Nonagenarians and other older authors are publishing meaningful work despite obstacles posed by health, technology, and a culture that can sometimes feel indifferent to the insights of the elderly.
When William Weintraub’s debut novel, Why Rock the Boat?, was released in 1961, the author’s former colleagues at the Montreal Gazette might have been forgiven for feeling that the title was just a tad ironic.
The author of The Marrow Thieves found out she won the $50,000 Kirkus Prize as she was searching her desk for loose change for transit.
Allison Hirst is Dundurn’s resident woman of mystery. The developmental editor is responsible for a variety of non-fiction titles and crime mysteries, including Steve Burrows’ popular Birder Murder books, Nick Wilkshire’s new Foreign Affairs series, and Janet Kellough’s “brilliant historical series,” the Thaddeus Lewis Mysteries.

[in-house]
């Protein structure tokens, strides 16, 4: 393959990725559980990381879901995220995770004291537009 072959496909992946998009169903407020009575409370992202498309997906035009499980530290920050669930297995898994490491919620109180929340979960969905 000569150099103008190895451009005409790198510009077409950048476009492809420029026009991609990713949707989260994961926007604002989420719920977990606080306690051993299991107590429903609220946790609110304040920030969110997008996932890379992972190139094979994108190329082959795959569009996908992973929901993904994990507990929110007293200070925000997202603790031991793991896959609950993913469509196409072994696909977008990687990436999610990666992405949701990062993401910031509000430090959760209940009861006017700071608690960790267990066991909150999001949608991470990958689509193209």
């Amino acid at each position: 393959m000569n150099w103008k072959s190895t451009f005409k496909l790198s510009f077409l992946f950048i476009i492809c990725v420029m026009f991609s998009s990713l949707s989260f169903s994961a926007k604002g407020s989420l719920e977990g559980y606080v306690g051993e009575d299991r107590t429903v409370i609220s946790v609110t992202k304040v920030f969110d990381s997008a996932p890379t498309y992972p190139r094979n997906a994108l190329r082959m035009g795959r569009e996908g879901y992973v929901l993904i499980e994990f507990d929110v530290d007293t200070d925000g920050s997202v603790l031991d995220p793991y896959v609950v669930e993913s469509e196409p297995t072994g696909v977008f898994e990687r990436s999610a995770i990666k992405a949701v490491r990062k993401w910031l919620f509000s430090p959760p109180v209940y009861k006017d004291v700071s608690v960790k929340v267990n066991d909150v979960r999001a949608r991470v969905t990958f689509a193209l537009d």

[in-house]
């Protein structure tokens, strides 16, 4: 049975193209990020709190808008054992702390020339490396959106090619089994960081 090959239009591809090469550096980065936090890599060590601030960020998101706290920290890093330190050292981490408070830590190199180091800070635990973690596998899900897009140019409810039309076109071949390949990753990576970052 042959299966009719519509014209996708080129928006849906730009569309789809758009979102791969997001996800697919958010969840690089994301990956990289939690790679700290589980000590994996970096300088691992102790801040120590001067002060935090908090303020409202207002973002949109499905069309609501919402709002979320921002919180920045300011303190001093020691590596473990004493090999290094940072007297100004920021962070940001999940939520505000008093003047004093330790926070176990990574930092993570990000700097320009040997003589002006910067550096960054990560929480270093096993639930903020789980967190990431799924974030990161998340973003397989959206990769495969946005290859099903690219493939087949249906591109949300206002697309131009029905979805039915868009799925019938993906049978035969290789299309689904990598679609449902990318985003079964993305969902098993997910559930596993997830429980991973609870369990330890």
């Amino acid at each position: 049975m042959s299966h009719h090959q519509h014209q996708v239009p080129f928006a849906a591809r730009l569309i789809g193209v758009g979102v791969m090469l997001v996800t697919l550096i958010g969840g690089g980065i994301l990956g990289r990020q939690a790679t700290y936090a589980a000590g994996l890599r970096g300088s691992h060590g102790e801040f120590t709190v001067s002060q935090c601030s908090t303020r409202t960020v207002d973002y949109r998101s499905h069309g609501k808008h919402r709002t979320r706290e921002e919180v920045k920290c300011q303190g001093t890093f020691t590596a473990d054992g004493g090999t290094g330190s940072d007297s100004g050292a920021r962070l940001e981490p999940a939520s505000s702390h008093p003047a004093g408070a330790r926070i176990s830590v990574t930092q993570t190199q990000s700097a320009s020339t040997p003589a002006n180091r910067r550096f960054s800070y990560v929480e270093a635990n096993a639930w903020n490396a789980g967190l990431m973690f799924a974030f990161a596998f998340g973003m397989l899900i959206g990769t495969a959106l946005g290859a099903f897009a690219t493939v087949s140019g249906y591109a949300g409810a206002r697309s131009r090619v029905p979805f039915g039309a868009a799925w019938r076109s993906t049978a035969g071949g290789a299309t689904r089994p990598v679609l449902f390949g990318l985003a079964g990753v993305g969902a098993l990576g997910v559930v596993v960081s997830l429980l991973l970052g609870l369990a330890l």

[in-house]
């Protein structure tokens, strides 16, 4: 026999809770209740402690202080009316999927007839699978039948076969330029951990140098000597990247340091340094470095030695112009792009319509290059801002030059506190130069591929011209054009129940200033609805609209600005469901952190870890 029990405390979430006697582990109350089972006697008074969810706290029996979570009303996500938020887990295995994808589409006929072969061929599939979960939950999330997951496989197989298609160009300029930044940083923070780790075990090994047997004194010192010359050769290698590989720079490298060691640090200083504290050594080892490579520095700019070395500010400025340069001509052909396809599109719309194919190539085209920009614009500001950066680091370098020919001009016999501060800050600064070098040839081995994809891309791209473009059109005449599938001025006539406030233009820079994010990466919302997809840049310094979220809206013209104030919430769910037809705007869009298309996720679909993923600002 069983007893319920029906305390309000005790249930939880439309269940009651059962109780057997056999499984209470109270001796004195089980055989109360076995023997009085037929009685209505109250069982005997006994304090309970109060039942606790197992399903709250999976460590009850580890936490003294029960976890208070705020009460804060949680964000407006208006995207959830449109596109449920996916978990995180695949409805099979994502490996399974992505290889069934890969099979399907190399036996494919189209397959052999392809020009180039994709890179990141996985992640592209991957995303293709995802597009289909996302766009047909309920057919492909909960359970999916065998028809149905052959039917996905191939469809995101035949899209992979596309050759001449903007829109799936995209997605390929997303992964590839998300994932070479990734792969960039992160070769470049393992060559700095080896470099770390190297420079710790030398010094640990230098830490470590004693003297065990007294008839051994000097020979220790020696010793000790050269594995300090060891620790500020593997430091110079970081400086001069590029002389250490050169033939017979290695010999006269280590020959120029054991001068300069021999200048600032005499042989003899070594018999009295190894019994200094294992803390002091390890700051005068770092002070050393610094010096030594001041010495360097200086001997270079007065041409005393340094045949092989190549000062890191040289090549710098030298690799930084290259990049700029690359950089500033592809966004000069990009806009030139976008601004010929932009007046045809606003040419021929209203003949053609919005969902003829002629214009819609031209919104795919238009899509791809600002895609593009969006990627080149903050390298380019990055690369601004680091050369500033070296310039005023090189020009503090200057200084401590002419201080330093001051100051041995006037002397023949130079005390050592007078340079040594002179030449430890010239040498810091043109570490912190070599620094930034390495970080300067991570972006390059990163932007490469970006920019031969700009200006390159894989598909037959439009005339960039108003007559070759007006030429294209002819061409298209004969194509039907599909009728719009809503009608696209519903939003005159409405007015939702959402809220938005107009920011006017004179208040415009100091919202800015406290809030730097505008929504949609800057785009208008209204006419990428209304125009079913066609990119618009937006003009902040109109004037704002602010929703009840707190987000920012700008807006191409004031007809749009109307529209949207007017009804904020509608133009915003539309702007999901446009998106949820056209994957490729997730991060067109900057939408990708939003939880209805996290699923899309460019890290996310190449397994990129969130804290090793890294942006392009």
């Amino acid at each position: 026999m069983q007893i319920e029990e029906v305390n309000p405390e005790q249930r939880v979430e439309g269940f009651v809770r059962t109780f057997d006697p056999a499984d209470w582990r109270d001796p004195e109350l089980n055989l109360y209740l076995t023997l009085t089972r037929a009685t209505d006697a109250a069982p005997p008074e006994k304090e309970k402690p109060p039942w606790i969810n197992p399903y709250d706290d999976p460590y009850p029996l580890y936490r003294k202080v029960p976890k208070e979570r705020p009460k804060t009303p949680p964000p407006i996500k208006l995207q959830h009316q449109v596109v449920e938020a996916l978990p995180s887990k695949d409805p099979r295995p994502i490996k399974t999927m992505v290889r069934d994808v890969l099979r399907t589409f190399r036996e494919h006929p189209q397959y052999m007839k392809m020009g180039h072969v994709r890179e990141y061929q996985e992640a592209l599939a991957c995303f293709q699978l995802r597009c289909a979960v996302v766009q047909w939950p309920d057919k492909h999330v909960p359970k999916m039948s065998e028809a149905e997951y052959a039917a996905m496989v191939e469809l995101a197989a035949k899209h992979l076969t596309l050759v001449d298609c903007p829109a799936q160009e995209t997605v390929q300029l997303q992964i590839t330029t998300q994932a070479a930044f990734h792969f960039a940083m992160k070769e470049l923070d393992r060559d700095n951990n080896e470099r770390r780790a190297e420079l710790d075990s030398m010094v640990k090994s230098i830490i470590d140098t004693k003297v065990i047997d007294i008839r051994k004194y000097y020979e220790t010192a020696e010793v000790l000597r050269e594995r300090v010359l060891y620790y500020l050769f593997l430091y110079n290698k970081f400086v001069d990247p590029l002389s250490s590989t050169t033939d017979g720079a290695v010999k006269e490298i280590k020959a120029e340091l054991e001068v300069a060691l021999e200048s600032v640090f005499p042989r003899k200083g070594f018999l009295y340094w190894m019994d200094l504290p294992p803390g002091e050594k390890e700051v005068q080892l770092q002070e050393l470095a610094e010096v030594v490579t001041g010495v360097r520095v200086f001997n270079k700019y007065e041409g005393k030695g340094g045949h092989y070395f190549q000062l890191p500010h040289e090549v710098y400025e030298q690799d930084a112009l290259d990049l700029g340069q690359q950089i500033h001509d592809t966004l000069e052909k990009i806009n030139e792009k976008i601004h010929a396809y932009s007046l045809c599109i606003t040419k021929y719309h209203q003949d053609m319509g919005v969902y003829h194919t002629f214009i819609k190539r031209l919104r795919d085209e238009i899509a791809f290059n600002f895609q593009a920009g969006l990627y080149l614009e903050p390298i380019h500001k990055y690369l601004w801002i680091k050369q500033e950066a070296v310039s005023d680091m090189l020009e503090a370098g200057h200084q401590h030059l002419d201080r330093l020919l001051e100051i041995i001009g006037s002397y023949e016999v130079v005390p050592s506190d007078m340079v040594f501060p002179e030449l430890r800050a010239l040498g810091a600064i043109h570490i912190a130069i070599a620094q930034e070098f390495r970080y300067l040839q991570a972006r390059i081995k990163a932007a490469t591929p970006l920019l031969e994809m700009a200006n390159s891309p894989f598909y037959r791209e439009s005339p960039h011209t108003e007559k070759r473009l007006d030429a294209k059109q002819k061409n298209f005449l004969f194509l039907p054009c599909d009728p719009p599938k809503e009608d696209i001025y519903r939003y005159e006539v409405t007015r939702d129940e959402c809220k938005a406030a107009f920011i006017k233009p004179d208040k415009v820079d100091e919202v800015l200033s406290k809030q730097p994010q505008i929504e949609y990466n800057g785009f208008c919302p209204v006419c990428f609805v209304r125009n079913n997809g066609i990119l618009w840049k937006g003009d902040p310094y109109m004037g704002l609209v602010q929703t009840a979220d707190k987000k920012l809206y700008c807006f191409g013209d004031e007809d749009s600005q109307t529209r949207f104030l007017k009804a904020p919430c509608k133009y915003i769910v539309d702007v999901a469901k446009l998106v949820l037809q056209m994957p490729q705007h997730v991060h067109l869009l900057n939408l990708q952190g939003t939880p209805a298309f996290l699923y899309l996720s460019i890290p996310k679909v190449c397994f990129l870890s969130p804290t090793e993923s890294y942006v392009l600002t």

While Melanie Florence has written multiple works of fiction and non-fiction for children, the picture book genre is still new to her. It’s also where she’s having the greatest success.
Canadian women crime and mystery writers Ausma Zehanat Khan, Janet Kellough, Anne Emery, R.M. Greenaway, Alice Walsh, and Maureen Jennings.
You don’t need to be a sleuth to see that the female takeover of crime fiction is almost complete.
Toronto author Kevin Sands had earned two degrees in theoretical physics and was toiling away as a researcher and teacher before writing his first middle-grade novel, The Blackthorn Key (Simon & Schuster Canada).
When Sheila Koffman opened Toronto’s Another Story Bookshop 30 years ago, publishing and selling books about social justice by and about culturally diverse and disenfranchised figures – in particular for young readers – was considered a fringe business.
When I embarked on writing what would become my latest novel, I did not set out to write about Indigenous characters. I began composing a work of straight-up horror, hoping to be the next Stephen King. But that’s not how In Case I Go turned out.